Ingredients for 4 servings:
- 1 1/2 pounds of small Yukon gold potatoes (about 1 1/2 to 2 inches in diameter), halved
- 1 1/2 pounds of small red potatoes (about 1 1/2 to 2 inches in diameter), halved
- 1/4 cup of extra-virgin olive oil
- 1/4 cup of freshly squeezed juice from 2 to 3 lemons, plus more to taste
- 1/3 cup of medium-sized shallots, roughly chopped
- 4 teaspoons of fresh thyme leaves, finely minced
- Kosher salt and freshly ground black pepper to taste
- Tear off four 18-inch square pieces of heavy-duty aluminum foil.
- Combine the potatoes, oil, lemon juice, shallots and thyme in a large bowl. Season the potatoes with salt and pepper, then toss to combine.
- Divide the potatoes into four even batches. Place each batch in the center of one square of foil. Crimp the foil closed and roll the sides to fully seal each packet.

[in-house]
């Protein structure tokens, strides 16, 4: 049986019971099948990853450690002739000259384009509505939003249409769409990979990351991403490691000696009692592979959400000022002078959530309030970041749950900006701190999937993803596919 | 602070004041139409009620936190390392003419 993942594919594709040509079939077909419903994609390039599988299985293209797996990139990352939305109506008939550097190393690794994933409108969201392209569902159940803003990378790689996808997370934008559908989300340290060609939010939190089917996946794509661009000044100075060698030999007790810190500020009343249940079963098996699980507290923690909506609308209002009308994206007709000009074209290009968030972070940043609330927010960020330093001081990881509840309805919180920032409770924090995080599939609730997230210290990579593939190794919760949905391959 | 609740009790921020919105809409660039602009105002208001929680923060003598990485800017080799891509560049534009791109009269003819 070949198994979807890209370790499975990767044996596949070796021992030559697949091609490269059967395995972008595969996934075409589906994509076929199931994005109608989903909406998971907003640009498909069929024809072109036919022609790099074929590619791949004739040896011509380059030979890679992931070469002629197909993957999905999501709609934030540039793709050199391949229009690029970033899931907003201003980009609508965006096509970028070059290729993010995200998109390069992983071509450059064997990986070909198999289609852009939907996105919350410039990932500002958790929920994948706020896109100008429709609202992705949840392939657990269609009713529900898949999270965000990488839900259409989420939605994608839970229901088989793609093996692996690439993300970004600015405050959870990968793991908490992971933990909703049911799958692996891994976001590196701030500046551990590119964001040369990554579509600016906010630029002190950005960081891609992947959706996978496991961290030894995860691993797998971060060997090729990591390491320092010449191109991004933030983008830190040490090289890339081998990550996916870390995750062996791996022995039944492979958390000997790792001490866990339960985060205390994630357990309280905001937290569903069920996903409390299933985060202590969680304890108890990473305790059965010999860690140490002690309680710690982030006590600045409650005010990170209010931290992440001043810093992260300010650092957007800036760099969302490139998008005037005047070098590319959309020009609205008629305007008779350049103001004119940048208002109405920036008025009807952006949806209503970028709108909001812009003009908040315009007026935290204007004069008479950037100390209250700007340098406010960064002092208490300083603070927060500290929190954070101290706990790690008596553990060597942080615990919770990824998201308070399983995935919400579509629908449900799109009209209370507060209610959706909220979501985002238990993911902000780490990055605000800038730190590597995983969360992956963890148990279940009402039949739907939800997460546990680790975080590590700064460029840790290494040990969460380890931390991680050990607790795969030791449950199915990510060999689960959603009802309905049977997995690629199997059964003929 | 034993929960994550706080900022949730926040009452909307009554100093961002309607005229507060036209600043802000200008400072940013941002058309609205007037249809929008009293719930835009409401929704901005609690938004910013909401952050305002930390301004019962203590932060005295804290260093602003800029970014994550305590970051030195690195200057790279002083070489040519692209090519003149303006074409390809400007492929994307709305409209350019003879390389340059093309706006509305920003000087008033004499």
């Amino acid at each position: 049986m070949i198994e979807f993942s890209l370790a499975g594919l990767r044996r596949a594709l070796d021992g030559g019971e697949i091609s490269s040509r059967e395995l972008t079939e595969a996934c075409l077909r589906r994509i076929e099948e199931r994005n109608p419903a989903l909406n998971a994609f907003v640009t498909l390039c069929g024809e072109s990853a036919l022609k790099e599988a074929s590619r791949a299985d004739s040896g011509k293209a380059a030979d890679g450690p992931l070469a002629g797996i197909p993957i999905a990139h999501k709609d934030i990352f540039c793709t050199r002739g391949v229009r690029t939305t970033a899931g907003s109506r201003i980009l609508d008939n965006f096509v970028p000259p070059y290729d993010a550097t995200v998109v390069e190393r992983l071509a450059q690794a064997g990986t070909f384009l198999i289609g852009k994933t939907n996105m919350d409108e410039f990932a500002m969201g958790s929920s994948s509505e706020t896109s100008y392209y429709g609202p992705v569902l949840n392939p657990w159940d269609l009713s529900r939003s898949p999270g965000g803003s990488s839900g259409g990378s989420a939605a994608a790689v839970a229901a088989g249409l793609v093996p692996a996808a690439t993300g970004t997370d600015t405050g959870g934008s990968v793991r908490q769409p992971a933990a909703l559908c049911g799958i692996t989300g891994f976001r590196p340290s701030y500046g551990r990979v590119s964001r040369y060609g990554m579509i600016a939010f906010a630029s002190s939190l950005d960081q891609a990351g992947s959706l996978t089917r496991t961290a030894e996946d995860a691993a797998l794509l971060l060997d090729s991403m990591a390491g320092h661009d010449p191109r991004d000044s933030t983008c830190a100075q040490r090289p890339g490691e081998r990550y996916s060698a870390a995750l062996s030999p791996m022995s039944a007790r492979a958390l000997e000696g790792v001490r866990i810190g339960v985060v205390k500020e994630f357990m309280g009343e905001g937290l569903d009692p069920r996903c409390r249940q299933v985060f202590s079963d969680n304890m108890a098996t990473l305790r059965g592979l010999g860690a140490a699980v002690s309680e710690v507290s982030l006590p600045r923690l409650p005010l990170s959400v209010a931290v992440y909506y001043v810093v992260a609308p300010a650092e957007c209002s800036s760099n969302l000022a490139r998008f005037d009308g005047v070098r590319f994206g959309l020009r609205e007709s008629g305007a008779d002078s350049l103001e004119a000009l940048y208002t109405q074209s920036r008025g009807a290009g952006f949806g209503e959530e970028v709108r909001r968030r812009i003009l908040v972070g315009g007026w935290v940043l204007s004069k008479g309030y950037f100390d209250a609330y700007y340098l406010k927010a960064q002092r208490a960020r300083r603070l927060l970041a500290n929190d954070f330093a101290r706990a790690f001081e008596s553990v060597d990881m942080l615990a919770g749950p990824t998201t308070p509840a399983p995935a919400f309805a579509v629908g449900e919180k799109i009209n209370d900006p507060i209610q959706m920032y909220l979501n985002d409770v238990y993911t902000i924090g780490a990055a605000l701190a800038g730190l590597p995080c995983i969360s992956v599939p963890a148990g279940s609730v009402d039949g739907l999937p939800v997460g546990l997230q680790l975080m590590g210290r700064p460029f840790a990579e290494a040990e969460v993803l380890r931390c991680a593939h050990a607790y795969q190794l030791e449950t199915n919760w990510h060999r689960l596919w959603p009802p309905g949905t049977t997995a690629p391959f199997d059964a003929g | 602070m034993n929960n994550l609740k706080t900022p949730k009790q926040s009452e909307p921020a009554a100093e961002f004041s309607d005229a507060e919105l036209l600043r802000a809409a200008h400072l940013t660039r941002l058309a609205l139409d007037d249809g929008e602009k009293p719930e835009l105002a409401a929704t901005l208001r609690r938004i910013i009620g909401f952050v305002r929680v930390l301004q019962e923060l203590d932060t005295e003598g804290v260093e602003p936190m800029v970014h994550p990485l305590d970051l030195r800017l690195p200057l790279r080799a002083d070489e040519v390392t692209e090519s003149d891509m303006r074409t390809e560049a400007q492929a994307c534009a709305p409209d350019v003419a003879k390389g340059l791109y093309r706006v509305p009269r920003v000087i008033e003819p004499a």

- Start a fire and let it burn down to medium-high heat (about 450 F). Spread the firewood. Place the grill plate over the fire and let it preheat for five minutes.
- Clean and oil the grilling grate then place packets on the grill. Align them close but not directly over the coals. Cover and cook for 10 minutes. Rotate the packets front to back so the cooler side is closer to coals. Cover, then continue cooking for 10 more minutes.
- Move the packets directly over the coals, cover, then cook for five minutes more. Remove the potatoes from the grill and let cool for five minutes.
- Carefully open packets. Season with additional salt, pepper and lemon juice to taste before serving.
Easy lemon and dill salmon packets
Save time on cooking by making these easy lemon and dill salmon packets! With a bit of foil, you can prepare foods that cook quickly like fish without worrying about who’s going to clean up after. This dish pairs well with grilled potatoes.
Ingredients for 4 servings:
- 4 salmon fillets (6 ounces each)
- 1 tablespoon of butter, softened
- 1 medium lemon, sliced